Staff financial disclosures reveal interesting tidbits
Dick Meltzer took nearly a $1 million-a-year pay cut to leave his job as a lobbyist and work for Rep. Nancy Pelosi (D-Calif.). Bill Hughes earned $320,000 in 14 months between Senate jobs. Kathy Damato earned $192,000 working for Sen. Chris Dodd's (D-Conn.) campaign - about $30,000 more than she could have made working for his official office.
These are just a few details that from the 2010 congressional staff personal financial disclosures, in which new staffers are required to list income from prior jobs and current staffers must detail any outside income.
The notes on the disclosures tell interesting stories, but they're not easy to find. All the financial disclosures are filled out by hand and filed as hard copy paper documents. In order to bring the information to our users, LegiStorm has reviewed each filing individually and manually enter the relevant data into our database. We've now completed a review of more than 2,500 personal financial disclosures filed by congressional staff in 2010 to find notable tidbits.
For example, Meltzer was hired by Pelosi as policy director last fall. The position is well-paid by congressional standards, with a salary of around $160,000. But for Meltzer, that's a huge pay cut from his previous job as a registered lobbyist for Washington Counsel Ernst and Young. According to his financial disclosure, he earned more than $1.1 million from Ernst and Young in the first nine months of 2009.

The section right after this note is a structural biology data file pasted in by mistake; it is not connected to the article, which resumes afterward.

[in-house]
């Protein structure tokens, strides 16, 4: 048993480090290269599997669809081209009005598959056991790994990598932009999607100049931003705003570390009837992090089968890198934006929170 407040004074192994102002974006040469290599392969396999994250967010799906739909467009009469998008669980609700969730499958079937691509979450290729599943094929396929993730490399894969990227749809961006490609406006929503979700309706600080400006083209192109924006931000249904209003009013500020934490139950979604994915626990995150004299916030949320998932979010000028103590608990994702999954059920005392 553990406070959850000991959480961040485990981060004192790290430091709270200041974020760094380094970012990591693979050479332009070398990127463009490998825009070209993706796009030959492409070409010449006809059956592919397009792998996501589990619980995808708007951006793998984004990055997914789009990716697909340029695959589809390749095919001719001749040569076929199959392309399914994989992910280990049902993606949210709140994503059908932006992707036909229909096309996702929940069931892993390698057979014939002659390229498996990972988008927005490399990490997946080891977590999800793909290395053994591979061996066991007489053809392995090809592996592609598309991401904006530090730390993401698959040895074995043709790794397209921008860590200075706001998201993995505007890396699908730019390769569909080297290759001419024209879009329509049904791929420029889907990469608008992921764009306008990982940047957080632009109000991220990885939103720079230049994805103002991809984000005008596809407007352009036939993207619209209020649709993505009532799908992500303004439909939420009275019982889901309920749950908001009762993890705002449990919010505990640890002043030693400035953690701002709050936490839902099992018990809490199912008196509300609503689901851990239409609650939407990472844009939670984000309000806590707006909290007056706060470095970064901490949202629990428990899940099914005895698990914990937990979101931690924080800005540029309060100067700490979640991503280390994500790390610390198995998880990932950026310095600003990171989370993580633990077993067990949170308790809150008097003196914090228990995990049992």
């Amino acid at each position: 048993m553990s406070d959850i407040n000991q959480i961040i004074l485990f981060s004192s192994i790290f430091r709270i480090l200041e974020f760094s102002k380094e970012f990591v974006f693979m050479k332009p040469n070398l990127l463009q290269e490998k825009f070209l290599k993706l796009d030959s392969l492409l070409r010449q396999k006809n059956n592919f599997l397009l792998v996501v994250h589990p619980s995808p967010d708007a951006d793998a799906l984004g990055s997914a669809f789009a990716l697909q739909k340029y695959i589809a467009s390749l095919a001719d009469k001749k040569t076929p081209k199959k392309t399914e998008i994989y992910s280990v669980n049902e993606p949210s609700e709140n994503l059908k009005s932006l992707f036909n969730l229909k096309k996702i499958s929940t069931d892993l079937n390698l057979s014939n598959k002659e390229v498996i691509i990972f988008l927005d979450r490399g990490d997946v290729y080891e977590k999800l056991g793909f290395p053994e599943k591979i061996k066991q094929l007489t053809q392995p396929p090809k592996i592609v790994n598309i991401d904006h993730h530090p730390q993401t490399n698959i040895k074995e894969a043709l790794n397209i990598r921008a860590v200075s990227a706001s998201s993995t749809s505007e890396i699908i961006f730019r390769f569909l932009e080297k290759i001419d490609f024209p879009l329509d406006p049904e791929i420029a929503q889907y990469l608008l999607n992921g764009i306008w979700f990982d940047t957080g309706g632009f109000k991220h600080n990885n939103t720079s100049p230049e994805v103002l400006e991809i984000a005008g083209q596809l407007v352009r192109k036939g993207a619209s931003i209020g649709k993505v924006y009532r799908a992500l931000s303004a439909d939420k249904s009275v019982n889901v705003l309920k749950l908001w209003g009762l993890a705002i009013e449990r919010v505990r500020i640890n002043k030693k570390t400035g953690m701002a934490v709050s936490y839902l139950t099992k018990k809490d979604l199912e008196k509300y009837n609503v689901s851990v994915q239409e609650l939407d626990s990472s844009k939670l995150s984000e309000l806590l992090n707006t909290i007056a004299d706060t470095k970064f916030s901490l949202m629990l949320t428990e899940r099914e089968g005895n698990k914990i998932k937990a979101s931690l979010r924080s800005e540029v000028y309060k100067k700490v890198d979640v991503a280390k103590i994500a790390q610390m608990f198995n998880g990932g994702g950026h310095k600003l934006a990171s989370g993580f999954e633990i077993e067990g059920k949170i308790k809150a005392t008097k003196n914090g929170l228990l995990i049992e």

Hughes left his position as Republican staff director for the Senate Commerce Committee in Feb. of 2009 to lobby for General Electric before returning to the Capitol in April to work for Sen. Kay Bailey Hutchison. In the 14 month span between Senate jobs, Hughes pulled in $320,000 - about twice what he can make as a staffer.
Lobbying isn't the only way staffers move to higher paychecks. Working for their boss's congressional campaign can also be much more financially rewarding than the actual official policy work. Damato's $192,000 from Sen. Chris Dodd's (D-Conn.) campaign last year was far more than the cap of around $160,000 allowed for staffers. Damato recently moved to Sen. Dodd's official payroll, but her salary figures are not yet available.
We've broken down our compilation of notes from the disclosures into easily-browsed categories. We've noted staffers' outside income, including campaign work used to supplement official payrolls. For example, Sherry Brown, Sen. Joe Lieberman's state director, made $24,000 from the Friends of Joe Lieberman campaign in addition to her official salary of more than $160,000. We expect to see many more staffers next year claim substantial campaign incomes since this is an election year.
In addition, we've noted any spouse's place of employment if the employer might be an advocacy group or company doing lobbying. We've also listed prior employment in cases where the organization was likely to have positions on matters of potential concern to the Congress, as well as positions and agreements the staffers have held with organizations that might have some bearing on matters of interest to the Congress.